• Mode - Most common occurring value
• The Middle - The mean of the high and low end

Standard Deviation:

• From a scatter plot, how far do we have to go to encompass a significant percentage of the dots?

### How do we know if one thing causes another?

Correlation is the only thing that implies causation.

Run an experiment and spilt the subjects into a control group and an experimental group. Don’t change anything with the control group and only control one variable from the experimental group to see how they differ. For a double-blind study, you also need a group that participates in a placebo treatment.

### Why is the central limit theorem important? How does it relate to population means?

The central limit theorem states that the distribution of the estimates of the mean drawn from any population – even one that is not normally distributed – will be approximately normally distributed if the sample is sufficiently large.

• We want the values to fall outside of the lines in a distributions like these so that we are 95% sure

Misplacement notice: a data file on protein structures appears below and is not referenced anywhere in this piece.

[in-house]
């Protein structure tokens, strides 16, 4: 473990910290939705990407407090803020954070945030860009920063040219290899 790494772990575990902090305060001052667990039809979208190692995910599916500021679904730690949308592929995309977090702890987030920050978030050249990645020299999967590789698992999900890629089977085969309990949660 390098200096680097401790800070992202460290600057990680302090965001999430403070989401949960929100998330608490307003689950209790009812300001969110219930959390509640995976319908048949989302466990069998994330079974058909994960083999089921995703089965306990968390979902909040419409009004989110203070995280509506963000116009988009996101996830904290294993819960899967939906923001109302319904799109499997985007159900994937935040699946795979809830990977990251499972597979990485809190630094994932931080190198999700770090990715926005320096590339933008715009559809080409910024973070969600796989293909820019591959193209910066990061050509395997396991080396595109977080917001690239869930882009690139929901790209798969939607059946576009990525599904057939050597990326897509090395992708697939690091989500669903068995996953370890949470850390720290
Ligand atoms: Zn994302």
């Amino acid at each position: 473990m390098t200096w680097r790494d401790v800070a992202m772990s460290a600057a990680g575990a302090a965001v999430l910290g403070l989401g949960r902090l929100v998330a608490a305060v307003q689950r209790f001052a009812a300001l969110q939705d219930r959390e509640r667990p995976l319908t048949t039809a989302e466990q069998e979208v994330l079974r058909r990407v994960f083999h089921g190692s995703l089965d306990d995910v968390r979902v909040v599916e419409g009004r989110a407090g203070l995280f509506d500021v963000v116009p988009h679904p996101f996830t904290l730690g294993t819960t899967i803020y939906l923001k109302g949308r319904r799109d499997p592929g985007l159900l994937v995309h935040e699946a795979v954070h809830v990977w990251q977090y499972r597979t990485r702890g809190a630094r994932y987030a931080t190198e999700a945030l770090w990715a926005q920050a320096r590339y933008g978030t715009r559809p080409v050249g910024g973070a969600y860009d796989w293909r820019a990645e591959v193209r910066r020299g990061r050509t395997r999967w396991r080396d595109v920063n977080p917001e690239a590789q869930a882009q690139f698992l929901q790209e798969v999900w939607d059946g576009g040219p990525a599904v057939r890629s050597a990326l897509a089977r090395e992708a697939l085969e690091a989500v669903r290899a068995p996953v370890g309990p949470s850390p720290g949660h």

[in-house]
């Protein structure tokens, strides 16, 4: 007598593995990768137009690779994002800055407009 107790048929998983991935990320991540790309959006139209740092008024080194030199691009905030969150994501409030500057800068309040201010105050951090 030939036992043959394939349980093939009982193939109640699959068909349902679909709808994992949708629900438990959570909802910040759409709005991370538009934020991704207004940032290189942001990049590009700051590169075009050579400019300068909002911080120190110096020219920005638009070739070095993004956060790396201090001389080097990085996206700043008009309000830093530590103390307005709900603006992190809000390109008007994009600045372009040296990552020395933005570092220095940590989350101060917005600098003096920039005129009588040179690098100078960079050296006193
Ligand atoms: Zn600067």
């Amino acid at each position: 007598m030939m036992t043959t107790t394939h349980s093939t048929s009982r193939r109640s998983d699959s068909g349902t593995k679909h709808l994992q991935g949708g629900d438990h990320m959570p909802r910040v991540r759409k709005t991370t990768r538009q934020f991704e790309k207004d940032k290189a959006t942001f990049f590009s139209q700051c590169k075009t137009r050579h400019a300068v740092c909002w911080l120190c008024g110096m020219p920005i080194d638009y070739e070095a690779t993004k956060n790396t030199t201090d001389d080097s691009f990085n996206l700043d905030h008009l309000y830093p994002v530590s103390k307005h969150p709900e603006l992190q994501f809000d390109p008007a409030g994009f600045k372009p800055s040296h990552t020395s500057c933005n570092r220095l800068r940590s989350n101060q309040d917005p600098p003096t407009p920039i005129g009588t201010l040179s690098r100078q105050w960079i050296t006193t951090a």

### What should we do if we see an outlier?

If we see an outlier, we must ask if it is just a fluke or if there is a reason behind it.

### What are some of the major types of data collection and analysis tools available to psychologists?

• Case Study
• Experiments

Standard Deviation

Averages

### What are some of the important considerations for performing ethical research?

We prioritize human health and happiness over that of animals. But what is the right balance?

The APA recommends that scientists:

• Obtain informed consent,
• Make efforts to protect their subjects from pain or discomfort
• Keep identifying information confidential, and
• Debrief.

### What are some ways we deal with bias?

Get a representative sample TODO: Add more

# The Nervous System

### How did early psychologists learn what different parts of the brain do?

Case studies on people with damaged part of the brain and saw what they couldn’t do